Market Validation


In collaboration with StartUp Marketing Sweden

Around 96% of businesses shut down within 10 years of opening, which might be fine if you are looking to make some quick money, but if you want to build a strong, stable, brand and business that will become your career, you need to research the local market and see if your idea is likely to be successful.

“Ideas are cheap. Ideas are easy. Ideas are common. Everybody has ideas. Ideas are highly, highly overvalued. Execution is all that matters.” Casey Neistat, Film Director

Is your business idea any good?

Write down and answer the following questions or use a tool such as the business model canvas (a modern version of the old fashioned and long, traditional business plan)

  • Who is your customer? Please don’t say “everyone!” Be specific. What kind of person or business? How big or small is the typical business? In a particular market? What is the professional title of the buyer?
  • What problems are you solving? The aim is to validate whether customers also see them as problems. More importantly, whether customers think they are actually problems worth solving = paying for!
  • How does your product solve those problems? How does solving their problems make their life better? Does it make them more money? Look better? Save time? Help others?
  • What are the key features of the product/Service? What is the ‘Wow’ factor of your service or product and how easy is it for a buyer to get to that point? What makes you special?
  • What do you need to launch? Do you need products, retail space, equipment, etc? Think about the costs involved in starting, both in finance and time, that you will need.

Try your idea on potential customers

Once you have written down your own opinions and assumptions you will have to test them with potential customers. Now is the time to get out on the street and ask people! Of course you can also save valuable time by getting on the phone, if the customer can be reached easier that way.

These tests should be interviews with potential buyers of your product. You can also test your assumptions by interviewing experts from the industry – people who have been employed by the industry such as consultants or if you are feeling brave – investors. Here is a great link to the questions that you can ask, in order to really get an understanding of your idea’s value.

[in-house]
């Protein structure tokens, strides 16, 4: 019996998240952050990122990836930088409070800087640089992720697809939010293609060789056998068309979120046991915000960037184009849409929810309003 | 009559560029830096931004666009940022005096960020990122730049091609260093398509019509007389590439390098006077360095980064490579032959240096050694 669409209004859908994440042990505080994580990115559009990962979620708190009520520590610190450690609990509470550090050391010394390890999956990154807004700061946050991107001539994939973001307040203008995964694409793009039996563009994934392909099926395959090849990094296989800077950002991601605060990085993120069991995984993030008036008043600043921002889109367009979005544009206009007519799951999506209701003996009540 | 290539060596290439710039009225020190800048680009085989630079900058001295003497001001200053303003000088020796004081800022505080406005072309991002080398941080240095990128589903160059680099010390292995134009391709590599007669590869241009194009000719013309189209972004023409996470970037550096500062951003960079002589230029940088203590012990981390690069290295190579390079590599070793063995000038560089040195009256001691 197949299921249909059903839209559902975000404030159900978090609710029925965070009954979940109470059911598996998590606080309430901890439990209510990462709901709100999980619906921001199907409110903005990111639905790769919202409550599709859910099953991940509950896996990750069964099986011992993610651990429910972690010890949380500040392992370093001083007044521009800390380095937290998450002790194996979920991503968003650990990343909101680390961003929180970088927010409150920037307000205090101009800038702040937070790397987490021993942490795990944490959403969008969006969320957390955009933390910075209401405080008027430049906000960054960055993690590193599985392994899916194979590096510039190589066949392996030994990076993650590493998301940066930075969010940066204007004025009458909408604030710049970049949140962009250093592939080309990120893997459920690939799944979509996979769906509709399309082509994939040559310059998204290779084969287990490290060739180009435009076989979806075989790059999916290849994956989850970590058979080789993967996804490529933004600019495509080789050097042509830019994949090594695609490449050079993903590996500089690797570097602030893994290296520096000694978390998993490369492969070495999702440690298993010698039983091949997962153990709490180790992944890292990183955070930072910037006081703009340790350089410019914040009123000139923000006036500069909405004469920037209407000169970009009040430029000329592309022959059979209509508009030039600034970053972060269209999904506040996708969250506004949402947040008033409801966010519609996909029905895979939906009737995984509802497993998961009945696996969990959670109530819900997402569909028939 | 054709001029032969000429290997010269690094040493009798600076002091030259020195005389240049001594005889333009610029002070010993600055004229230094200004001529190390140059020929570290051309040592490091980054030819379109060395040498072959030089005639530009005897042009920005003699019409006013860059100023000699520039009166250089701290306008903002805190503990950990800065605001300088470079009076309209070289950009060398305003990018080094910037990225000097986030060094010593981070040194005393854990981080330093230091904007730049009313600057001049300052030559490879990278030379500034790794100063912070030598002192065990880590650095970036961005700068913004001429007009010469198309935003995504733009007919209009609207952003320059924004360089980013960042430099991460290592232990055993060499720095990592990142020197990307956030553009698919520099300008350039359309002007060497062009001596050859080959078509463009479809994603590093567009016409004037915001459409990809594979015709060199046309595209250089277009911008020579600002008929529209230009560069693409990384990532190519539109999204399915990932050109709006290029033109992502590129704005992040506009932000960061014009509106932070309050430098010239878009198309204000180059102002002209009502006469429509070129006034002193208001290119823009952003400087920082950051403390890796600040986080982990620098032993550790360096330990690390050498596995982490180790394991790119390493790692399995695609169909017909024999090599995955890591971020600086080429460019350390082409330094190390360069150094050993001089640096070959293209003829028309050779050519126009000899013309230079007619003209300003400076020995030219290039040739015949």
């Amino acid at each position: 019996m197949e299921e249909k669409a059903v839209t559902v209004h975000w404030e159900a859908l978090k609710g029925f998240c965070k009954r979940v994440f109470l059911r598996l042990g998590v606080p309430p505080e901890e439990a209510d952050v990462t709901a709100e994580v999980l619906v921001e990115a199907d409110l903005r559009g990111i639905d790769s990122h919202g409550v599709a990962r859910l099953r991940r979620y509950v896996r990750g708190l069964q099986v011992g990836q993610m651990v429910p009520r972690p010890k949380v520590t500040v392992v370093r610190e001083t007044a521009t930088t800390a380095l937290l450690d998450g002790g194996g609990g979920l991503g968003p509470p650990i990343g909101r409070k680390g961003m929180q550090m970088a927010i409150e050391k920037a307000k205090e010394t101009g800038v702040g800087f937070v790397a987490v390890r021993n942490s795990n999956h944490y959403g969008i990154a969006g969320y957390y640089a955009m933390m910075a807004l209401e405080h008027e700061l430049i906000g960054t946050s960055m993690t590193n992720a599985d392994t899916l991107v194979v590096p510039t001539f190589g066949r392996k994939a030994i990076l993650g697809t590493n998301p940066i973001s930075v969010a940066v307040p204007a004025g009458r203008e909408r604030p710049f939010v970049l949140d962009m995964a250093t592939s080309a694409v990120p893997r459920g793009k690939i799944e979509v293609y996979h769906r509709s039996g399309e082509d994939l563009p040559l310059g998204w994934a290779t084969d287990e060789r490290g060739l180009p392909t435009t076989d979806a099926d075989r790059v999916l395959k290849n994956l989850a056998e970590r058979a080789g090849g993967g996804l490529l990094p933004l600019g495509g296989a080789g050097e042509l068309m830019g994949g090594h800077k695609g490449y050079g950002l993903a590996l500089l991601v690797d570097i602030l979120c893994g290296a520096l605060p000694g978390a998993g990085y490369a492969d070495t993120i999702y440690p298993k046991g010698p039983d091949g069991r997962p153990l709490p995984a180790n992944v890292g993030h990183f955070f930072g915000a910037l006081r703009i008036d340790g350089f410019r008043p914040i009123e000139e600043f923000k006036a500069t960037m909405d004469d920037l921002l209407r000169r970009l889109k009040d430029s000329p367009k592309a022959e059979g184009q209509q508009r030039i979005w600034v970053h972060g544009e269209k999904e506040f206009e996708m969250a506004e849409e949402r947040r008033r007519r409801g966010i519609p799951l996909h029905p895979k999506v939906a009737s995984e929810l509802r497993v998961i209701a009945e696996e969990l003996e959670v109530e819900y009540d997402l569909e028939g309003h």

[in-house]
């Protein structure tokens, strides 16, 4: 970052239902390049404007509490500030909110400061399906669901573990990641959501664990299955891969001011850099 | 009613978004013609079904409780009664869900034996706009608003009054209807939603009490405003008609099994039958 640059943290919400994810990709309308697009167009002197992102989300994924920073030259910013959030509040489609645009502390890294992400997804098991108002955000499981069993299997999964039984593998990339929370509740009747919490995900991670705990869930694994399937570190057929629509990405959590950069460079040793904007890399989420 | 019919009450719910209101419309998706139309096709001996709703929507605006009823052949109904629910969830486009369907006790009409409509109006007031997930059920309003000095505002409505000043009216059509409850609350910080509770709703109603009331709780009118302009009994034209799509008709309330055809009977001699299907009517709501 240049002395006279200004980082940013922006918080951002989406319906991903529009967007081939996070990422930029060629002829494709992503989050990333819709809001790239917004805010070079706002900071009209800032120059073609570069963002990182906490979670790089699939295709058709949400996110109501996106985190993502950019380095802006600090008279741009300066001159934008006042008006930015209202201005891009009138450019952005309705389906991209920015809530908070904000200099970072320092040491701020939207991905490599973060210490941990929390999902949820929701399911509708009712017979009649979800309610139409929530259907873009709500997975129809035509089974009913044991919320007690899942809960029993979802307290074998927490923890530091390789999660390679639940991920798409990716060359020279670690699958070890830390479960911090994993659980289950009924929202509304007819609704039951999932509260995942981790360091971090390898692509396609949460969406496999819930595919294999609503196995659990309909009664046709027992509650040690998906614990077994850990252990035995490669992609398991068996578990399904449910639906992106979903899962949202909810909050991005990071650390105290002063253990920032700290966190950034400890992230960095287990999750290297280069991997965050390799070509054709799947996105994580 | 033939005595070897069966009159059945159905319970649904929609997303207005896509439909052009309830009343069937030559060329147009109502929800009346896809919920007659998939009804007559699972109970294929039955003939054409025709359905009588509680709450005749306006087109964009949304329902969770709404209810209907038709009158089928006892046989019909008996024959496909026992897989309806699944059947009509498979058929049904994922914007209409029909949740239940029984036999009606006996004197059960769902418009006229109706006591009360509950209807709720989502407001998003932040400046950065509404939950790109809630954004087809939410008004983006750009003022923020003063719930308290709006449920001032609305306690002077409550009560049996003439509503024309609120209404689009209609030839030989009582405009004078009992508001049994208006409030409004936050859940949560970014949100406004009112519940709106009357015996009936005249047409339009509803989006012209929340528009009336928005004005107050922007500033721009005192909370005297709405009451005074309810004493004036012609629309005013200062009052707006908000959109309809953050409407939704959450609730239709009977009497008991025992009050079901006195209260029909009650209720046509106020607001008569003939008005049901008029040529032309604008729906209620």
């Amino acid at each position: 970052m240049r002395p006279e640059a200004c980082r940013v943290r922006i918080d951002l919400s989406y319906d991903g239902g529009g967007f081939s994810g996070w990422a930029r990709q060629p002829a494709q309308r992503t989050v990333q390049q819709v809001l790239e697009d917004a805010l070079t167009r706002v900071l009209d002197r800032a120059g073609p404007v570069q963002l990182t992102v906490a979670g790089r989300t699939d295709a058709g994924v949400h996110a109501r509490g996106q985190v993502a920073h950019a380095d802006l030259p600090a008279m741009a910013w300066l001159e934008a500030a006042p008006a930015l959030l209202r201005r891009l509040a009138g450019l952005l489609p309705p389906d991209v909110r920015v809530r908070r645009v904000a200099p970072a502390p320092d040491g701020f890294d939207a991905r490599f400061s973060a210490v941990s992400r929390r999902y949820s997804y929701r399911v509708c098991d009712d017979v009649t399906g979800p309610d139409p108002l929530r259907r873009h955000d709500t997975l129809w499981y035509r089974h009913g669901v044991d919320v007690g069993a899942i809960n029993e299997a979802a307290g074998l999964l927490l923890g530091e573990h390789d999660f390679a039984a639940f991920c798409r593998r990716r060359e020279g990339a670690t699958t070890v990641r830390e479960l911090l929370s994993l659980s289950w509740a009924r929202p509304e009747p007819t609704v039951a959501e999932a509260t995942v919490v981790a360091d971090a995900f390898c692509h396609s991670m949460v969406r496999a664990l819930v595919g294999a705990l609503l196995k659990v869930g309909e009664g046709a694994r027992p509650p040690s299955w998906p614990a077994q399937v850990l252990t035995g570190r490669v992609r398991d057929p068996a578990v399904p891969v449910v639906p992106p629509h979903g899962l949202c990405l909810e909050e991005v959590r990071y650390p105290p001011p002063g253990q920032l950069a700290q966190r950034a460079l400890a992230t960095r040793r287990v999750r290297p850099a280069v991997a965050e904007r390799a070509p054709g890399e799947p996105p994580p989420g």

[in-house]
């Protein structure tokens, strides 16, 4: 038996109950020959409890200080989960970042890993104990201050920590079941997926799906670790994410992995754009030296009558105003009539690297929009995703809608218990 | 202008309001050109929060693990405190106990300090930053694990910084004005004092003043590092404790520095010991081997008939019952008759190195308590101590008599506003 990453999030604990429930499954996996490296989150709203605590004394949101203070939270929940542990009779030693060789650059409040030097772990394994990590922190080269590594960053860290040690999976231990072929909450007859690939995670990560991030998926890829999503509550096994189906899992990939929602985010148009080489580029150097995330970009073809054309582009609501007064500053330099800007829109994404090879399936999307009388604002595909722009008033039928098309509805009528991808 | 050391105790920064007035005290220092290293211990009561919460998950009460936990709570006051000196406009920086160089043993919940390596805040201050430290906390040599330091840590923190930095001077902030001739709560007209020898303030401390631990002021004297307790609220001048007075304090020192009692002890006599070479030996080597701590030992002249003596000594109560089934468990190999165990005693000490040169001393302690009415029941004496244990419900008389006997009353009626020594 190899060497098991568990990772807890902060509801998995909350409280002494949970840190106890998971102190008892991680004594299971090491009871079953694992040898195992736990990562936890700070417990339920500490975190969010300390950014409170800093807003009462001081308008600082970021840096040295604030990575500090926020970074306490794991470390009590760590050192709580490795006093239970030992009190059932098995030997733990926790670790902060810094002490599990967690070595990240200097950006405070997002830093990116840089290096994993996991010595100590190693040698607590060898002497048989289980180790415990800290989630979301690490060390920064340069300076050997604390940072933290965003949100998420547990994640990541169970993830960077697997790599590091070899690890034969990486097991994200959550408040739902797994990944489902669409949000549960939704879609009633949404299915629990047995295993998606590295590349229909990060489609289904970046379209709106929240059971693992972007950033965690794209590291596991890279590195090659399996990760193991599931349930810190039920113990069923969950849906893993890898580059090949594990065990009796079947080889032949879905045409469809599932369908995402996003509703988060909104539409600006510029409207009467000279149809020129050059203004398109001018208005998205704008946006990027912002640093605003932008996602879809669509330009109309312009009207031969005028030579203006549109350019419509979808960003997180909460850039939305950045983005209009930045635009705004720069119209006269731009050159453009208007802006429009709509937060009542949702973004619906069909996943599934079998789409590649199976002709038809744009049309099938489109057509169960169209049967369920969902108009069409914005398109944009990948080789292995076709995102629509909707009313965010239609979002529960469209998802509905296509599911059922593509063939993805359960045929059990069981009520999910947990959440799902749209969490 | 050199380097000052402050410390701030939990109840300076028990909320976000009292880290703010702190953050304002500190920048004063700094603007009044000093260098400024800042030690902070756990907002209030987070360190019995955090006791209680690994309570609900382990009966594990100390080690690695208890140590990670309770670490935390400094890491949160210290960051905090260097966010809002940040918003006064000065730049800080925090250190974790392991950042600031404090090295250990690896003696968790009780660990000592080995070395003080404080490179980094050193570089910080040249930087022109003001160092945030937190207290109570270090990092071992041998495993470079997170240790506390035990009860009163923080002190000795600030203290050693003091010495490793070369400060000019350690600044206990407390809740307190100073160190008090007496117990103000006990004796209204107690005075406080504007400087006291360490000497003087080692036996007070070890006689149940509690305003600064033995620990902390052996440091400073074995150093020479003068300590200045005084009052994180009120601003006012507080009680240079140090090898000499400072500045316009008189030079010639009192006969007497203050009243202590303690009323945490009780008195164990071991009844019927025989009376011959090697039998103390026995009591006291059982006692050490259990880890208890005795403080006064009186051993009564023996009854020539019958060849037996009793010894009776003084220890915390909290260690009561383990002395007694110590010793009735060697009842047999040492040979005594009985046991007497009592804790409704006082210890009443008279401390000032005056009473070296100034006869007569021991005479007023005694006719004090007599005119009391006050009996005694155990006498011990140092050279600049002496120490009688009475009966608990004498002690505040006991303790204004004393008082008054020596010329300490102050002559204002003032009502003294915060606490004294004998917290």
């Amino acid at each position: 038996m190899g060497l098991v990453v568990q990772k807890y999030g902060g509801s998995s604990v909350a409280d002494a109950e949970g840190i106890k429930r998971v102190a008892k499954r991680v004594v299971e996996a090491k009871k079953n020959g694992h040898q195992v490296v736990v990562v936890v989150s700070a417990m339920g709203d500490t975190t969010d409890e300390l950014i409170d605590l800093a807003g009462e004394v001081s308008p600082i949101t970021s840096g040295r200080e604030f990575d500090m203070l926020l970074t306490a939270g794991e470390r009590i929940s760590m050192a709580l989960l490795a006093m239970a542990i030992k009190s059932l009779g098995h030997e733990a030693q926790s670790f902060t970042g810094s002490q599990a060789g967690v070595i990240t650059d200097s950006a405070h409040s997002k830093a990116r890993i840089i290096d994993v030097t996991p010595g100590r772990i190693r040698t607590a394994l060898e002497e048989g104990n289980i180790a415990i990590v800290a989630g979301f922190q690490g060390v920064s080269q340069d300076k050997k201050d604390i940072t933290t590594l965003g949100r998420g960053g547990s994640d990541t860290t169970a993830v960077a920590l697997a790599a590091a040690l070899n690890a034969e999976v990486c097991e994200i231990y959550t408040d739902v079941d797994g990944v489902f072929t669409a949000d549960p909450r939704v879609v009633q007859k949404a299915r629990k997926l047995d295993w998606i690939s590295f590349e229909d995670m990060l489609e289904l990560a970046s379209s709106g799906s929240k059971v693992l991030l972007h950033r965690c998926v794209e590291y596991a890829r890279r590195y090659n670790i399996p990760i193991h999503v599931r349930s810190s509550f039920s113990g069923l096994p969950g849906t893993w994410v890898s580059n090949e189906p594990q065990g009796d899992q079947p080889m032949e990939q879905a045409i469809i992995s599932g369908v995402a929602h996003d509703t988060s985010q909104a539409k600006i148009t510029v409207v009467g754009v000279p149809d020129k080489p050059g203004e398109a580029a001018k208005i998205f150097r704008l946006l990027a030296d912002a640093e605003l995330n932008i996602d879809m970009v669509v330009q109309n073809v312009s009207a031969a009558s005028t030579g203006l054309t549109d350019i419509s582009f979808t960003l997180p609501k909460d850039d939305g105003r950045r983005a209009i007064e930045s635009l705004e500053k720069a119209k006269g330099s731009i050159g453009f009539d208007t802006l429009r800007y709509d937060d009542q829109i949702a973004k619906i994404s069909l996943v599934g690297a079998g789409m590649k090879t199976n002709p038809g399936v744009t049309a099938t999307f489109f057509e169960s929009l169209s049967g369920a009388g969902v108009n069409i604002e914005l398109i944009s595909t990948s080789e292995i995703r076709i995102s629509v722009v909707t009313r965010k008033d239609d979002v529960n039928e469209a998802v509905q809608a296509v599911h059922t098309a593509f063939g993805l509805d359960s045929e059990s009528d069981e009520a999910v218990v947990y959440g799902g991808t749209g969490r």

Don’t forget to contact your own network and the networks of friends, mentors and others, to reach potential customers. And remembert that someone liking your idea is not the same as buying your product!

Tip: Check out the Lunchback – a great place to find these people – feedback for the price of a lunch.The Startupeventslist is another great place to find like-minded entrepreneurs in the Nordics, to discuss ideas with.

Where to turn for advice? 

1. Almi

Almi’s vision is to create opportunities for all viable ideas and businesses to develop. They offer advice, loans and equity in all phases – from ideas into successful businesses. It includes both ideas with growth potential in the early phases of existing companies investing in growth and expansion. Almi is owned by the state and is the parent company of a group with 16 regional subsidiaries, Almi Invest AB and IFS Consulting AB.

2. Nyföretagarcentrum

Go to your local Enterprise Agency, or ”Nyföretagar Centrum” in Swedish, where you can get professional and start-up advice, which is confidential and completely free of charge.

3. Startup Stockholm

Startup Stockholm offers free Startup advice for those based in Stockholm.

4. Business Sweden

Business Sweden can help if you want to export Swedish products back to your home market, for instance.

Here is a selection of other useful contacts:

Contact each Business Region for further information

Business Region Göteborg

Stockholm Business Region

Business Region Skåne

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